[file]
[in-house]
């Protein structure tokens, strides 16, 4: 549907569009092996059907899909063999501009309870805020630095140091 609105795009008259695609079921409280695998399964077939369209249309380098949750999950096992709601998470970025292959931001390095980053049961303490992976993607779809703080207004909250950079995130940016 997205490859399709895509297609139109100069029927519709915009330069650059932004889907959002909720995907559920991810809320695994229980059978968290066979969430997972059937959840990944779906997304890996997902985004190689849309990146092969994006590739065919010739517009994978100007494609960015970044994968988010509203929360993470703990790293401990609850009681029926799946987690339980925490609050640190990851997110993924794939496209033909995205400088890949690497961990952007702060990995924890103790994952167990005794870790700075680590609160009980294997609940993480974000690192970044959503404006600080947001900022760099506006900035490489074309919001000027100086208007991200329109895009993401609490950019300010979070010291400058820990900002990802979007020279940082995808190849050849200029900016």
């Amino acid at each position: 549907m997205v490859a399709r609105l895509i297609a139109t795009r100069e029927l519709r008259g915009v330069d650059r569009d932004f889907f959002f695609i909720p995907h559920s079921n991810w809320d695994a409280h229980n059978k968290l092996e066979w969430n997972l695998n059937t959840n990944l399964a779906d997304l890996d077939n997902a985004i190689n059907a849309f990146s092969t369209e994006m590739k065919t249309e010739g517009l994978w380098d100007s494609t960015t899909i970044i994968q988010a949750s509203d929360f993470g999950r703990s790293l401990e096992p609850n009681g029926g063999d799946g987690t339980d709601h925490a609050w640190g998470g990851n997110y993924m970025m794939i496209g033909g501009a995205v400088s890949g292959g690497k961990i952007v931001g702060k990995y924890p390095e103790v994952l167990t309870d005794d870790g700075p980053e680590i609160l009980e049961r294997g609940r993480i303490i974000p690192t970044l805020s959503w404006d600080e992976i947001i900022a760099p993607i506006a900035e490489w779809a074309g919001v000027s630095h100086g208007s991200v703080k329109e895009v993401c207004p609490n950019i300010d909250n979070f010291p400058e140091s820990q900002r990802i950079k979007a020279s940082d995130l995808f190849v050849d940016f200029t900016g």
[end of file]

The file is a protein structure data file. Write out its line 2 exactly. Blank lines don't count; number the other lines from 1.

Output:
């Protein structure tokens, strides 16, 4: 549907569009092996059907899909063999501009309870805020630095140091 609105795009008259695609079921409280695998399964077939369209249309380098949750999950096992709601998470970025292959931001390095980053049961303490992976993607779809703080207004909250950079995130940016 997205490859399709895509297609139109100069029927519709915009330069650059932004889907959002909720995907559920991810809320695994229980059978968290066979969430997972059937959840990944779906997304890996997902985004190689849309990146092969994006590739065919010739517009994978100007494609960015970044994968988010509203929360993470703990790293401990609850009681029926799946987690339980925490609050640190990851997110993924794939496209033909995205400088890949690497961990952007702060990995924890103790994952167990005794870790700075680590609160009980294997609940993480974000690192970044959503404006600080947001900022760099506006900035490489074309919001000027100086208007991200329109895009993401609490950019300010979070010291400058820990900002990802979007020279940082995808190849050849200029900016």